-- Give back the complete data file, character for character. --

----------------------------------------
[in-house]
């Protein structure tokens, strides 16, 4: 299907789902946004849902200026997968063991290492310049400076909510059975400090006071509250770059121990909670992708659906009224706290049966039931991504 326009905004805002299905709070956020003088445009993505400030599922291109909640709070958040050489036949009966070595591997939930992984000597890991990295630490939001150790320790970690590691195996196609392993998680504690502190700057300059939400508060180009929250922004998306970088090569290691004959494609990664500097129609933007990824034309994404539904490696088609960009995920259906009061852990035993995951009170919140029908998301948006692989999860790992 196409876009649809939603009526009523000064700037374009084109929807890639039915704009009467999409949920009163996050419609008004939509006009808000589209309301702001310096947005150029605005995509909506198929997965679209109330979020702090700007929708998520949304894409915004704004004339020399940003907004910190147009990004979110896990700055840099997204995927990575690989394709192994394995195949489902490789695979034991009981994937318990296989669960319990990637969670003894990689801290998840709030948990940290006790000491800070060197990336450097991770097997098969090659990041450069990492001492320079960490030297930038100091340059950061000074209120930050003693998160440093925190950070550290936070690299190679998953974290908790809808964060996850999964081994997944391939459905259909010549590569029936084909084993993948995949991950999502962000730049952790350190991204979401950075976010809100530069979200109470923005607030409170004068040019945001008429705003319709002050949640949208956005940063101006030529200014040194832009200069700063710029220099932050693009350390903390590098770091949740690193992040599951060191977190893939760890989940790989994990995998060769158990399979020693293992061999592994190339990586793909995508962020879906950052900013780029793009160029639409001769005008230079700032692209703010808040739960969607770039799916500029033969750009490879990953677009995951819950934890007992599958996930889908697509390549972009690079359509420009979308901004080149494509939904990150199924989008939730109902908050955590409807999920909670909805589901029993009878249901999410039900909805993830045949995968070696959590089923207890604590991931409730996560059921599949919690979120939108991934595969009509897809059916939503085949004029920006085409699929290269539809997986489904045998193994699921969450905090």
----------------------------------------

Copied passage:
[in-house]
């Protein structure tokens, strides 16, 4: 299907789902946004849902200026997968063991290492310049400076909510059975400090006071509250770059121990909670992708659906009224706290049966039931991504 326009905004805002299905709070956020003088445009993505400030599922291109909640709070958040050489036949009966070595591997939930992984000597890991990295630490939001150790320790970690590691195996196609392993998680504690502190700057300059939400508060180009929250922004998306970088090569290691004959494609990664500097129609933007990824034309994404539904490696088609960009995920259906009061852990035993995951009170919140029908998301948006692989999860790992 196409876009649809939603009526009523000064700037374009084109929807890639039915704009009467999409949920009163996050419609008004939509006009808000589209309301702001310096947005150029605005995509909506198929997965679209109330979020702090700007929708998520949304894409915004704004004339020399940003907004910190147009990004979110896990700055840099997204995927990575690989394709192994394995195949489902490789695979034991009981994937318990296989669960319990990637969670003894990689801290998840709030948990940290006790000491800070060197990336450097991770097997098969090659990041450069990492001492320079960490030297930038100091340059950061000074209120930050003693998160440093925190950070550290936070690299190679998953974290908790809808964060996850999964081994997944391939459905259909010549590569029936084909084993993948995949991950999502962000730049952790350190991204979401950075976010809100530069979200109470923005607030409170004068040019945001008429705003319709002050949640949208956005940063101006030529200014040194832009200069700063710029220099932050693009350390903390590098770091949740690193992040599951060191977190893939760890989940790989994990995998060769158990399979020693293992061999592994190339990586793909995508962020879906950052900013780029793009160029639409001769005008230079700032692209703010808040739960969607770039799916500029033969750009490879990953677009995951819950934890007992599958996930889908697509390549972009690079359509420009979308901004080149494509939904990150199924989008939730109902908050955590409807999920909670909805589901029993009878249901999410039900909805993830045949995968070696959590089923207890604590991931409730996560059921599949919690979120939108991934595969009509897809059916939503085949004029920006085409699929290269539809997986489904045998193994699921969450905090």